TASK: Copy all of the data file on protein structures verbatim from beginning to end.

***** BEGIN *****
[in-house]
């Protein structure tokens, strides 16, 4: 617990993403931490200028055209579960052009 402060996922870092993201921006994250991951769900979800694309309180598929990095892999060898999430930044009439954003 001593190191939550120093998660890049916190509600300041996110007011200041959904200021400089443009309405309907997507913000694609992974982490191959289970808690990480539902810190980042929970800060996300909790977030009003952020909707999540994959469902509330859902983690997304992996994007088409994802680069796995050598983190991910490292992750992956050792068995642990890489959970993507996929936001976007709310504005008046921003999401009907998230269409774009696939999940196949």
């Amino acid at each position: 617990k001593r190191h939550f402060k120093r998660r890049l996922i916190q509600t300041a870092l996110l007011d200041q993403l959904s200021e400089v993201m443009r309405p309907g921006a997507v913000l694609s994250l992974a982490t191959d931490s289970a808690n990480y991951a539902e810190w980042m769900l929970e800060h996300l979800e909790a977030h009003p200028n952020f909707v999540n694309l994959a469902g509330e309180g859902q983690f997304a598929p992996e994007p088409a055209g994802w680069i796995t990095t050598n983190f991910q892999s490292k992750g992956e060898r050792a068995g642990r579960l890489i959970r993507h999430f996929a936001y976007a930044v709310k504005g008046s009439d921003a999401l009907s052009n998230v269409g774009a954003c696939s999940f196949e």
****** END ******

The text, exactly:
[in-house]
């Protein structure tokens, strides 16, 4: 617990993403931490200028055209579960052009 402060996922870092993201921006994250991951769900979800694309309180598929990095892999060898999430930044009439954003 001593190191939550120093998660890049916190509600300041996110007011200041959904200021400089443009309405309907997507913000694609992974982490191959289970808690990480539902810190980042929970800060996300909790977030009003952020909707999540994959469902509330859902983690997304992996994007088409994802680069796995050598983190991910490292992750992956050792068995642990890489959970993507996929936001976007709310504005008046921003999401009907998230269409774009696939999940196949």
């Amino acid at each position: 617990k001593r190191h939550f402060k120093r998660r890049l996922i916190q509600t300041a870092l996110l007011d200041q993403l959904s200021e400089v993201m443009r309405p309907g921006a997507v913000l694609s994250l992974a982490t191959d931490s289970a808690n990480y991951a539902e810190w980042m769900l929970e800060h996300l979800e909790a977030h009003p200028n952020f909707v999540n694309l994959a469902g509330e309180g859902q983690f997304a598929p992996e994007p088409a055209g994802w680069i796995t990095t050598n983190f991910q892999s490292k992750g992956e060898r050792a068995g642990r579960l890489i959970r993507h999430f996929a936001y976007a930044v709310k504005g008046s009439d921003a999401l009907s052009n998230v269409g774009a954003c696939s999940f196949e």